sheets seemed to have improved. The office Vad
most deficient in this respect was Sacramento
procedures improved, time ran out. The Fede
are replete with thousands of form letters mai
who were interviewed once, requesting them to
to the solution of their problems. Few of the
sponse, and those that did usually provided such
mation as "I sold my farm (tractor, car)." Th

"case closed."

An examination of the data drawn from the interview records

of Sacramento reveals no clear pattern. Citizens, far more likely

to own land, appear to have sold more often than aliens, although the sample is probably too small to be significant. The

Federal Reserve representatives inquired of most evacuees if

they had ever been to Japan, but this information elicited noth43. Weglyn reports that an unidentified postwar survey found that 80 percent of
the goods privately stored were pilfered, rifled, or stolen during the relocation; Days
of Infamy, p. 77.

44. Rae Vader to John Pehle, May 4, 1942, San Francisco Office, FRB Files.


ing of any real relevance, nor did it appear to h
the handling of the cases. The cases were too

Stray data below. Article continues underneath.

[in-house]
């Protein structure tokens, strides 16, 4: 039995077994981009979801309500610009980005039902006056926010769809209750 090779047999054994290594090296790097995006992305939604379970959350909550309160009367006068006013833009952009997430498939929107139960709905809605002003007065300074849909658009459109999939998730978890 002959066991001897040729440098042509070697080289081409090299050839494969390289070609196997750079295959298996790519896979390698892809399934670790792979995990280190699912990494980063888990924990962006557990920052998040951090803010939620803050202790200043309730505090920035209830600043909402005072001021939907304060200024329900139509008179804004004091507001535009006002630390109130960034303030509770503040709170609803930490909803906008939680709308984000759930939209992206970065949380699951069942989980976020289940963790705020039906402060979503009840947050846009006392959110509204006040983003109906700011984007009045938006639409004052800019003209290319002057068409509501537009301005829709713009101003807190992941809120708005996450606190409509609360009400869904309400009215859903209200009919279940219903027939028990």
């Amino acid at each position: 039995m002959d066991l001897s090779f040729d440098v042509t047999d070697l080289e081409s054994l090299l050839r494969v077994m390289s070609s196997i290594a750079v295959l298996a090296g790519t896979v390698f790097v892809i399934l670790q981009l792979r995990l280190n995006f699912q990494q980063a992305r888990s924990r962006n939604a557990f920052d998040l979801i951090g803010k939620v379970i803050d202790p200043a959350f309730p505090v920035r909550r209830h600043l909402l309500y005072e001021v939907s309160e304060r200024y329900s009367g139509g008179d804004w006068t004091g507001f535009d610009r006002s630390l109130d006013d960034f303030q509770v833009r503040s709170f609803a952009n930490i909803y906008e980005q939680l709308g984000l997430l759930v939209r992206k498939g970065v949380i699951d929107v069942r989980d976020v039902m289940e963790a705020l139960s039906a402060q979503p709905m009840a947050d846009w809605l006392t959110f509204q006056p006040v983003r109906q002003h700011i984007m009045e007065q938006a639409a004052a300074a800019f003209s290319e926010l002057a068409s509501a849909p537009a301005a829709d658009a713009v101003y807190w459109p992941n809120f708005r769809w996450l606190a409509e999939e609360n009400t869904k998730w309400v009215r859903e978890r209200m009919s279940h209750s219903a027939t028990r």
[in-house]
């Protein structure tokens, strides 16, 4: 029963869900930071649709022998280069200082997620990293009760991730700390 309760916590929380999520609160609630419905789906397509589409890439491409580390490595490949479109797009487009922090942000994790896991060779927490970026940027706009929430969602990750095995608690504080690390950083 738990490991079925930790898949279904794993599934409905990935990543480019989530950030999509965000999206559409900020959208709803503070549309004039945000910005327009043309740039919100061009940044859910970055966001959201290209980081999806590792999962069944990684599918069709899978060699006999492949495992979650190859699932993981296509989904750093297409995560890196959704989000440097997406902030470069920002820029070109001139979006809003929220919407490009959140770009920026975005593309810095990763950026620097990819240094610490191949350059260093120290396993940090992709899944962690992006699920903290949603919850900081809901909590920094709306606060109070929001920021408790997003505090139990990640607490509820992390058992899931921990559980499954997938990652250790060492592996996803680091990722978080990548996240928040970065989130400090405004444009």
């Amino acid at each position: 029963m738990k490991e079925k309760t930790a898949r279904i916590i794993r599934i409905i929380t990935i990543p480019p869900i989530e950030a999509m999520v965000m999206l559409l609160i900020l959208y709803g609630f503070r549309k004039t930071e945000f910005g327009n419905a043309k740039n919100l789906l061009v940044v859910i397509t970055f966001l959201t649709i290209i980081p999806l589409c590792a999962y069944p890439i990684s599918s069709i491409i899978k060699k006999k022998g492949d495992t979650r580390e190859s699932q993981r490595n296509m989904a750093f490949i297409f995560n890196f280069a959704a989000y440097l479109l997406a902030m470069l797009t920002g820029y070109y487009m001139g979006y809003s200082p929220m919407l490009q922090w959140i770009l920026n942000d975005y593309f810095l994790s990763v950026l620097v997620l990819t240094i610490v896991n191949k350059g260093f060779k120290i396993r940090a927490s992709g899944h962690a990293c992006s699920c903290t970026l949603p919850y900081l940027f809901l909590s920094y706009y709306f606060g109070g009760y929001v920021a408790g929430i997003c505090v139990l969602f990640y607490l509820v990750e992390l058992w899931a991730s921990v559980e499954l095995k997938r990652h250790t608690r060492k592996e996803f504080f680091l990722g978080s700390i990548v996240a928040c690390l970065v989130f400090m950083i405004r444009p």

themselves to more detailed statistical analysis, a
pear that Sacramento's Japanese, whether citizen
treated much the same.45

The bank agents did protect people from the more obvious
forms of victimization and tried to prevent others from reaping
a windfall from their calamity46 Federal Reserve representatives

had many contacts among local real estate agents and bankers,
but no one firm seems to have profited unduly from the business

it received. An examination of the most complicated case that
the Sacramento office handled also shows no particular attempt
to influence the settlement.47 The agents in Sacramento appear
to have been as interested in an equitable solution as anyone,
but in this, as in everything, external variables set the outer lim-

its. A case was settled within two months: haste and the perceived need to cooperate with the military overrode everything.
When on May 7 the order was finally issued to evacuate the